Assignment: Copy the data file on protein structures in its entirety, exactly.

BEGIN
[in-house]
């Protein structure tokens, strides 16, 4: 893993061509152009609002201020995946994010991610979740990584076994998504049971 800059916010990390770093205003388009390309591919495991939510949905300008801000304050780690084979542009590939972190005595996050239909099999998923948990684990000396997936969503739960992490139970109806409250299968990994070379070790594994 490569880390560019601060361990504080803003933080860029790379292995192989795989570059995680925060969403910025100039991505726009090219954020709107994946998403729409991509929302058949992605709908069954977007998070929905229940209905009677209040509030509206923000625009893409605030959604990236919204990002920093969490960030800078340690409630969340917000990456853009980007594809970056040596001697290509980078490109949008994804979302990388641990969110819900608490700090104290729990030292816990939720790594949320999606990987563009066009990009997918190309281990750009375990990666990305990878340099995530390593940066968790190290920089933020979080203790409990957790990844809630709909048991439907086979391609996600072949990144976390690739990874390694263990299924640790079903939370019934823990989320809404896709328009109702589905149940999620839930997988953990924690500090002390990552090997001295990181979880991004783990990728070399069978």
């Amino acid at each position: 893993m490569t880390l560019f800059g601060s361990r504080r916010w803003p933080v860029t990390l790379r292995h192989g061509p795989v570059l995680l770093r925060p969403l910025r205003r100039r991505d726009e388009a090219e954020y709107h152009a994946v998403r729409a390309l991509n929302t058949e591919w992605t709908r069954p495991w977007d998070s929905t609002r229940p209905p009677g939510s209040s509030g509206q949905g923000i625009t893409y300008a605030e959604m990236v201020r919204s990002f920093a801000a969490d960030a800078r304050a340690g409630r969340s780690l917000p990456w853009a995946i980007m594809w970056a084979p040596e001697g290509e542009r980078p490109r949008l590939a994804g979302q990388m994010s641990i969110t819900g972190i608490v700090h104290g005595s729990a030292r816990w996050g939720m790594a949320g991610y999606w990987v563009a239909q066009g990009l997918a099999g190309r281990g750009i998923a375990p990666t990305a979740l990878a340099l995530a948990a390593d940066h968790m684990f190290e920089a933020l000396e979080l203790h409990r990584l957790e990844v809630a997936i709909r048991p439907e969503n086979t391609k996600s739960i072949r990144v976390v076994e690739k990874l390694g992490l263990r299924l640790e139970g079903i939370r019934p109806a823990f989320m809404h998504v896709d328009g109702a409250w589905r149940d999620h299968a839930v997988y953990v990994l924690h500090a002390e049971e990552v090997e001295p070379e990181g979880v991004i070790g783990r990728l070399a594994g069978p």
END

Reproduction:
[in-house]
């Protein structure tokens, strides 16, 4: 893993061509152009609002201020995946994010991610979740990584076994998504049971 800059916010990390770093205003388009390309591919495991939510949905300008801000304050780690084979542009590939972190005595996050239909099999998923948990684990000396997936969503739960992490139970109806409250299968990994070379070790594994 490569880390560019601060361990504080803003933080860029790379292995192989795989570059995680925060969403910025100039991505726009090219954020709107994946998403729409991509929302058949992605709908069954977007998070929905229940209905009677209040509030509206923000625009893409605030959604990236919204990002920093969490960030800078340690409630969340917000990456853009980007594809970056040596001697290509980078490109949008994804979302990388641990969110819900608490700090104290729990030292816990939720790594949320999606990987563009066009990009997918190309281990750009375990990666990305990878340099995530390593940066968790190290920089933020979080203790409990957790990844809630709909048991439907086979391609996600072949990144976390690739990874390694263990299924640790079903939370019934823990989320809404896709328009109702589905149940999620839930997988953990924690500090002390990552090997001295990181979880991004783990990728070399069978």
């Amino acid at each position: 893993m490569t880390l560019f800059g601060s361990r504080r916010w803003p933080v860029t990390l790379r292995h192989g061509p795989v570059l995680l770093r925060p969403l910025r205003r100039r991505d726009e388009a090219e954020y709107h152009a994946v998403r729409a390309l991509n929302t058949e591919w992605t709908r069954p495991w977007d998070s929905t609002r229940p209905p009677g939510s209040s509030g509206q949905g923000i625009t893409y300008a605030e959604m990236v201020r919204s990002f920093a801000a969490d960030a800078r304050a340690g409630r969340s780690l917000p990456w853009a995946i980007m594809w970056a084979p040596e001697g290509e542009r980078p490109r949008l590939a994804g979302q990388m994010s641990i969110t819900g972190i608490v700090h104290g005595s729990a030292r816990w996050g939720m790594a949320g991610y999606w990987v563009a239909q066009g990009l997918a099999g190309r281990g750009i998923a375990p990666t990305a979740l990878a340099l995530a948990a390593d940066h968790m684990f190290e920089a933020l000396e979080l203790h409990r990584l957790e990844v809630a997936i709909r048991p439907e969503n086979t391609k996600s739960i072949r990144v976390v076994e690739k990874l390694g992490l263990r299924l640790e139970g079903i939370r019934p109806a823990f989320m809404h998504v896709d328009g109702a409250w589905r149940d999620h299968a839930v997988y953990v990994l924690h500090a002390e049971e990552v090997e001295p070379e990181g979880v991004i070790g783990r990728l070399a594994g069978p």